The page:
The FAQ generally expands on the guidance and examples provided in Notice 2014-21 and applies the same general tax principles to additional situations such as (i) payments for services using virtual currency, (ii) exchanges of virtual currency for property (including other virtual currency), (iii) gifts and charitable donations of virtual currency and (iv) sales of multiple units of one kind of virtual currency acquired at different times. Additionally, the FAQ gives examples on how to determine the fair market value of a cryptocurrency received on an exchange or otherwise (e.g., as part of a transaction that is either recorded or not recorded on a distributed ledger, a peer-to-peer transaction or the receipt of cryptocurrency with unpublished value). Both the FAQ and the Revenue Ruling address the tax treatment of two specific types of transactions, the occurrence of a “hard fork” (i.e., when a cryptocurrency undergoes a change that may result in the creation of a new cryptocurrency in addition to the legacy cryptocurrency) and an “airdrop” (i.e., when a taxpayer receives new units of cryptocurrency following a hard fork). The Revenue Ruling and the FAQ make clear that a taxpayer is taxed only if the taxpayer receives a new virtual currency, which requires that the taxpayer be able to exercise complete dominion and control over the new virtual currency. Thus, the tax treatment of virtual currencies is consistent with the tax treatment of other properties.
Frequently Asked Questions on Virtual Currency Transactions
Similar to Notice 2014-21, the FAQ applies only to virtual currency that has an equivalent value in real currency or acts as a substitute for real currency (convertible virtual currency).1 The FAQ covers all types of convertible virtual currency, regardless of the label applied, under the tax definition of a virtual currency, such as digital currency and cryptocurrency (i.e., a type of virtual currency that uses cryptography to secure transactions that are digitally recorded on a distributed ledger, such as a blockchain).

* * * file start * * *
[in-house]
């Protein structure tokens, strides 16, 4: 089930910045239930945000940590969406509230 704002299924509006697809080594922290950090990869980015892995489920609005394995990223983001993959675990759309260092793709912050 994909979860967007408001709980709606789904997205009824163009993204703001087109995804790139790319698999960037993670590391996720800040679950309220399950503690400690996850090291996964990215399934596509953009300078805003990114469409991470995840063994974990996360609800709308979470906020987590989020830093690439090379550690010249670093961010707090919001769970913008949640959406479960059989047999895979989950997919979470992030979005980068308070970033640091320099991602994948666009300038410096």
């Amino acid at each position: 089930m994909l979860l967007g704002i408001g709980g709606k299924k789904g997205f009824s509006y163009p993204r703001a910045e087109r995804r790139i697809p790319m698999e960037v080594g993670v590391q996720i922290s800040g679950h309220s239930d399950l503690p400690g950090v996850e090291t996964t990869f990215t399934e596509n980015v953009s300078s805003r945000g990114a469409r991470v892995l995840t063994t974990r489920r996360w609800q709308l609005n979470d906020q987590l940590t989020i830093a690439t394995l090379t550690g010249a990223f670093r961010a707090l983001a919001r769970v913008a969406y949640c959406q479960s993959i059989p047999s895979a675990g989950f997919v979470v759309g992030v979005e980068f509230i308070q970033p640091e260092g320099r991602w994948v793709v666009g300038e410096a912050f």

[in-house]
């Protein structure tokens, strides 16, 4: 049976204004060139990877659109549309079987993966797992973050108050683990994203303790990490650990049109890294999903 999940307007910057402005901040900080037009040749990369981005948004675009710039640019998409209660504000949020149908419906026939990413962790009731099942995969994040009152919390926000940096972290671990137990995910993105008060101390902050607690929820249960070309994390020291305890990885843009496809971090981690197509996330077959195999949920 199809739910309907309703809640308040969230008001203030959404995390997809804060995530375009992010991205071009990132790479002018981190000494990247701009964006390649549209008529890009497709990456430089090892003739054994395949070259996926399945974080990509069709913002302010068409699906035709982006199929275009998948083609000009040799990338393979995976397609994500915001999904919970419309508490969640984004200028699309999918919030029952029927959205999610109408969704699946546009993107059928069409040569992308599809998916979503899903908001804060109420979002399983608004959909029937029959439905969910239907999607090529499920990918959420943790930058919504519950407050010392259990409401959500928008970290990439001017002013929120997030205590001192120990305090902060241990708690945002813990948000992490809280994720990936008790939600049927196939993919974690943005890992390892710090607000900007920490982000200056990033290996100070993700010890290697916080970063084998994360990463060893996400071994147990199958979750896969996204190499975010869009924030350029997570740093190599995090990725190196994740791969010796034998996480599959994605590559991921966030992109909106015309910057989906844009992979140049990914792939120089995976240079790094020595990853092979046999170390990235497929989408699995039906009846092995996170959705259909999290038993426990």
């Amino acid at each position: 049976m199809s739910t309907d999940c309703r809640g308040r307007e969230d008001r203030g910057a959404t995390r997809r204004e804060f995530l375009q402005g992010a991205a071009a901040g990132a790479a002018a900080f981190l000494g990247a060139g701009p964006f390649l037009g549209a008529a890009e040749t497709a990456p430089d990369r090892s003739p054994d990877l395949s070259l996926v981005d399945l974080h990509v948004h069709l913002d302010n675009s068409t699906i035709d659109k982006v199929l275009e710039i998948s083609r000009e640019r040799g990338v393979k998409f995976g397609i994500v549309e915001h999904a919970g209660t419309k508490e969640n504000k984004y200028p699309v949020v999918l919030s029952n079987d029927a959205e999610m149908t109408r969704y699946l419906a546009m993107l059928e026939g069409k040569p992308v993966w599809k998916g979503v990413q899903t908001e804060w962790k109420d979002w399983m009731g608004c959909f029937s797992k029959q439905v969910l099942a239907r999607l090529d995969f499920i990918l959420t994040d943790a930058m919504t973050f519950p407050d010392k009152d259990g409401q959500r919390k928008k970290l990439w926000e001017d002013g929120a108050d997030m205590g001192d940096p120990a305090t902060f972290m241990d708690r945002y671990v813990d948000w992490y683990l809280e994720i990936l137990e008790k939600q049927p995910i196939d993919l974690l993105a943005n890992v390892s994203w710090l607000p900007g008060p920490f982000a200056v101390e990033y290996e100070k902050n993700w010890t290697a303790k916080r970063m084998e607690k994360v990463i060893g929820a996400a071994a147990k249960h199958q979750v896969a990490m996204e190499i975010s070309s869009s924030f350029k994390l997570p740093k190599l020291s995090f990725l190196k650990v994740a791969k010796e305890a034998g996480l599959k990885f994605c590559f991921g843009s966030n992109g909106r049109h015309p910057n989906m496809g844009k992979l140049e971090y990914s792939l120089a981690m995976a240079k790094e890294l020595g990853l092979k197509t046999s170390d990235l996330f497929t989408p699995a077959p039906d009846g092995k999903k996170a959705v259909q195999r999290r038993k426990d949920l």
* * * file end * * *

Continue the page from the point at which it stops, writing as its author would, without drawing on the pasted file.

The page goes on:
The FAQ reaffirms Notice 2014-21 in providing that virtual currency is treated as property for U.S. federal income tax purposes and general tax principles applicable to property transactions apply to virtual currency transactions. For example, when a taxpayer receives a virtual currency in exchange for services, whether or not through an exchange platform, the taxpayer is required to include the fair market value of the virtual currency in gross income as measured in U.S. dollars at the time of receipt. If a taxpayer acquires virtual currency on an exchange, the taxpayer’s basis in the virtual currency will be equal to the amount spent to acquire the virtual currency (including fees, commissions and other acquisition costs) as measured in U.S. dollars at the time of acquisition. The taxpayer’s holding period starts on the day after the virtual currency is received or acquired. If a taxpayer holds virtual currency as a capital asset, upon the sale of the virtual currency, the taxpayer will recognize capital gain or loss that will be either long-term or short-term depending on the taxpayer’s holding period.
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